One of the outputs of that framework is that we will only work with firms that have made a clear and public statement by when they aim to become carbon neutral. We made this decision to ensure that we are not facilitating firms to do “impact washing” and removing themselves from making the hard changes in their operations to becoming carbon neutral.
Paramount to success
Another criticism of REDD+ schemes is that while corporations get to continue destructive practices, the forest protection schemes severely reduce the autonomy and sovereignty of local, forest-dependent peoples over their land. But Al Saqqaf insists that “local people are paramount to the success” of the Rebalance Earth project. He says the initiative has a local working group that aims to ensure local communities are central to the project in numerous ways. The project will, for example, employ local people in the offices it sets up in the regions where it’s operating. Local merchants will benefit through signing up to the token payment system.
Al Saqqaf says the initiative will also develop “the necessary incentivisation mechanism for micro-investments using the tokens” that appreciate “the local culture’s nuances”. These incentivisation mechanisms will likely attempt to encourage “responsible spending” of the tokens but will be “be designed in conjunction with the local community”. Al Saqqaf says the initiative is “very conscious of the risk of having a “North dictating what the South should do” scenario” and is building an approach that will value and learn from the “expertise and deep knowledge” communities have.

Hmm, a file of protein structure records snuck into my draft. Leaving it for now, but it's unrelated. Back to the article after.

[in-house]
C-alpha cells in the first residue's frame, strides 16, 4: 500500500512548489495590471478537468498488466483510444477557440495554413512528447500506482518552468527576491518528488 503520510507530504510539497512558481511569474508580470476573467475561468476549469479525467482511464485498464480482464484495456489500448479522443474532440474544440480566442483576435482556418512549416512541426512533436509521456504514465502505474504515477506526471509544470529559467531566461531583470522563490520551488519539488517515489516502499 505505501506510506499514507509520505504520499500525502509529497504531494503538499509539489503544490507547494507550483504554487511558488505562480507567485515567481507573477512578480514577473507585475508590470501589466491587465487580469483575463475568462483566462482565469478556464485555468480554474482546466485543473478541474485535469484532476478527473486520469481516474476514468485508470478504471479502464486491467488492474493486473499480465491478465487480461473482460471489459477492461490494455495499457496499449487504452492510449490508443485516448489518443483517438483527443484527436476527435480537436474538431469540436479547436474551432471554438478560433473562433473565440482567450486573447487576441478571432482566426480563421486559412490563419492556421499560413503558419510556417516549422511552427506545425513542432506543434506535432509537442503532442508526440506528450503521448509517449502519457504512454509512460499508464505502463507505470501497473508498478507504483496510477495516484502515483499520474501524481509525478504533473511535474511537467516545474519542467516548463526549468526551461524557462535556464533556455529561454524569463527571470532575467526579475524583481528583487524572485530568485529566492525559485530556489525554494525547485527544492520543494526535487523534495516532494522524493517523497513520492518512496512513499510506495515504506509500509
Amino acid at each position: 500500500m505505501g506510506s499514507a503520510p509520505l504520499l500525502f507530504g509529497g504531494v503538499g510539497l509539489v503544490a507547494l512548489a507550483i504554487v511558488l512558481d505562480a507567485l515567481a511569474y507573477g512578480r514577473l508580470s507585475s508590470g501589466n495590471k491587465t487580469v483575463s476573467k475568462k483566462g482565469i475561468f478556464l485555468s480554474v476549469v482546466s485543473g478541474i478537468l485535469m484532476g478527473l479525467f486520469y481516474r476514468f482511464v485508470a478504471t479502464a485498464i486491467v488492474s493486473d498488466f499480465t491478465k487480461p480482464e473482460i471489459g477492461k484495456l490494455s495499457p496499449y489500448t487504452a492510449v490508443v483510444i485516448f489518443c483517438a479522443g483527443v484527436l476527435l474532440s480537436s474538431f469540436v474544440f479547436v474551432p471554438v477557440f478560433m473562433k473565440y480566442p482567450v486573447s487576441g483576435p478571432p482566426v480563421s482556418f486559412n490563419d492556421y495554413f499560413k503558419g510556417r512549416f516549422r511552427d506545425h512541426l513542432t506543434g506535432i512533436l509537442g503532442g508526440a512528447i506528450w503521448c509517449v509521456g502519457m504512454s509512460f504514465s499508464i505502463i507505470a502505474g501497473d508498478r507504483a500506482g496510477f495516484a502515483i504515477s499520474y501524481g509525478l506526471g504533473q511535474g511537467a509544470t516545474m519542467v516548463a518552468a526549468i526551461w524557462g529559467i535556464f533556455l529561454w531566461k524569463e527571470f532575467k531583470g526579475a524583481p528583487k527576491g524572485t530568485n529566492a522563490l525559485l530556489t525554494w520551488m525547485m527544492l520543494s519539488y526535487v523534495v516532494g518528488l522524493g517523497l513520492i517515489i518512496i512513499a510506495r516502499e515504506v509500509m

The initiative is a massive undertaking, with numerous complexities. As Al Saqqaf says, for example, it will have to “leverage international treaties such as the Convention of Migratory Species” so that “the money follows where the elephant goes” due to the distances they typically travel. To avoid another major pitfall of similar schemes, where carbon financing ends up enriching go-betweens and the already wealthy rather than communities, Rebalance Earth has to build an intricate technical system for monitoring and payments, based on the principles of “Traceability, Transparency and Trust”.
But Rebalance Earth believes it “can play a very important role within a coalition of initiatives to fight climate change” with its “delivery mechanisms” centred on science, technology and ethics. Redmond, meanwhile, has described it as a “gamechanger” for the potential it offers for “ecological benefits”, “poverty reduction”, and transforming how people value other beings on this Earth – where we see the value in their lives, not their deaths.